from Wiktionary, Creative Commons Attribution/Share-Alike License
- n. A percussion instrument (idiophone) consisting of a pair of concave shells joined on one edge by a string, held in the hand and used to produce clicking sounds.
from the GNU version of the Collaborative International Dictionary of English
- n.pl. Two small, concave shells of ivory or hard wood, shaped like spoons, fastened to the thumb, and beaten together with the middle finger; -- used by the Spaniards and Moors as an accompaniment to their dance and guitars.
from WordNet 3.0 Copyright 2006 by Princeton University. All rights reserved.
- n. a percussion instrument consisting of a pair of hollow pieces of wood or bone (usually held between the thumb and fingers) that are made to click together (as by Spanish dancers) in rhythm with the dance
Sorry, no etymologies found.
Daikoku band: they were to sing the ballads Those with the castanets were the Ebisu party and formed the chorus.
Other girls were provided with a kind of castanets, -- two flat pieces of hard dark wood, connected by a string.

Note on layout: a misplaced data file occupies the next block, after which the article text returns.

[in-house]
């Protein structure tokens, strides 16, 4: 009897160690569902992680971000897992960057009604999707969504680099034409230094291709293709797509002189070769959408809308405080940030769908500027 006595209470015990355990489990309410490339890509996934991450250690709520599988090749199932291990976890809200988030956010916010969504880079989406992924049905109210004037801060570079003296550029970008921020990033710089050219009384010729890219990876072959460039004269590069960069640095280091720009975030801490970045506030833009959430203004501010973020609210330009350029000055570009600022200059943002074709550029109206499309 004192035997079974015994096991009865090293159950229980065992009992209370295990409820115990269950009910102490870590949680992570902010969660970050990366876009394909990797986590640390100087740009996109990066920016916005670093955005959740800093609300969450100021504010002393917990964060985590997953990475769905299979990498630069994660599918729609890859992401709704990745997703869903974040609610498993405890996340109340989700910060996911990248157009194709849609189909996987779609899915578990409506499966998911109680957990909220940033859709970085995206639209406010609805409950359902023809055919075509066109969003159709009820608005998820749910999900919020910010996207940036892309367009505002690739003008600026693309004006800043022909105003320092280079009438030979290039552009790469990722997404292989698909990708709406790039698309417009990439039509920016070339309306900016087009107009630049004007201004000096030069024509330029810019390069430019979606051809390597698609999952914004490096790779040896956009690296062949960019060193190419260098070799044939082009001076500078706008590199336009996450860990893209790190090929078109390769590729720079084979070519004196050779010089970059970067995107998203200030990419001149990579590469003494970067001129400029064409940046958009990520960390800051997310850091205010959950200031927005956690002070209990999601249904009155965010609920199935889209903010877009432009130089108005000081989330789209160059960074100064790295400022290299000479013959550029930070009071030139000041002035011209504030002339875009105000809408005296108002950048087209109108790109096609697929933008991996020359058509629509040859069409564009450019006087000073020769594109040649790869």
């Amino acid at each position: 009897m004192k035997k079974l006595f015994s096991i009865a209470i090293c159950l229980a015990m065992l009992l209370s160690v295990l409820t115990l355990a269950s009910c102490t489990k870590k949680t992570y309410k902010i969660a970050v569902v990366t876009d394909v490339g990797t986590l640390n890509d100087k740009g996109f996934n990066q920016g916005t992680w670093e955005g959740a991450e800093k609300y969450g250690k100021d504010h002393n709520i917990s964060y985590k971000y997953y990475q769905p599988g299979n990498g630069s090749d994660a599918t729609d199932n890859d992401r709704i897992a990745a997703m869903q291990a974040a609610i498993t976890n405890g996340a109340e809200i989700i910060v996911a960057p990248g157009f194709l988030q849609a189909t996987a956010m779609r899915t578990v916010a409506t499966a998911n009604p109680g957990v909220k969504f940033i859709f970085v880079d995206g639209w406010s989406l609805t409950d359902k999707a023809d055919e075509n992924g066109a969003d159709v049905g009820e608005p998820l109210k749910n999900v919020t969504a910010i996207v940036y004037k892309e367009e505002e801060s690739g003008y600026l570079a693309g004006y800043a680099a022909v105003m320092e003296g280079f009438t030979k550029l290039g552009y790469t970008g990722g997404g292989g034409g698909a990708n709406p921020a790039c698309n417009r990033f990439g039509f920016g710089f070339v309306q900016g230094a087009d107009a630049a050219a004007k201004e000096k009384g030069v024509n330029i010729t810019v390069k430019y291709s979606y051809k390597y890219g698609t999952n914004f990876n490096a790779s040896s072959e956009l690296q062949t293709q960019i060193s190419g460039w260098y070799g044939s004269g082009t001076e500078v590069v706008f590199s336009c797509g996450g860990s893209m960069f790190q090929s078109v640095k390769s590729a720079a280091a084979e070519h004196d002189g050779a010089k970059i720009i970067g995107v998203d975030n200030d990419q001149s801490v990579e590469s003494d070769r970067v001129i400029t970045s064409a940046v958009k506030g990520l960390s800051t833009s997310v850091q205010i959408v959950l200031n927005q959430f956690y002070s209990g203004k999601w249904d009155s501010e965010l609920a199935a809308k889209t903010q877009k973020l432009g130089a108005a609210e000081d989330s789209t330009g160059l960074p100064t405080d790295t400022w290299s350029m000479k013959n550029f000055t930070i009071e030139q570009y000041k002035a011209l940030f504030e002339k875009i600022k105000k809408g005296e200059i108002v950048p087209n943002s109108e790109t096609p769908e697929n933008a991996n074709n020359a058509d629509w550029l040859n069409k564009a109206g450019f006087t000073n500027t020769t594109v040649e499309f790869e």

"Mexican Girl" brings in some obvious yet suitable flourishes, such as castanets and Spanish guitar, neither of which one tends to associate with the Beach Boys.
They were weak and paused often, catching themselves, in the act of stooping, with giddy motions, or staggering to the center of operations with their knees shaking like castanets.
They were weak, and paused often, catching themselves, in the act of stooping, with giddy motions, or staggering to the centre of operations with their knees shaking like castanets.
La Movida first showed the world that Spain — which now conjures up images of Bilbao's Guggenheim Museum, Pedro Almod ó var's melodramas and Ferran Adri à 's foams — could mean more than castanets, bull fights and suntan lotion.
The castanets of her many bracelets tinck-tincked as her bright eyes surveyed the room taking in the surface of things.
The castanets dangling from her key chain clatter in her hand.
She lifts her arms above her head and makes castanets of her fingers.
For a run-through of the new song "On and On," Mr. Weckerman shakes both a rainstick and castanets before switching to a pitch pipe, while the band's other drummer, Stan Demeski, strikes a tambourine, the song slowly cresting.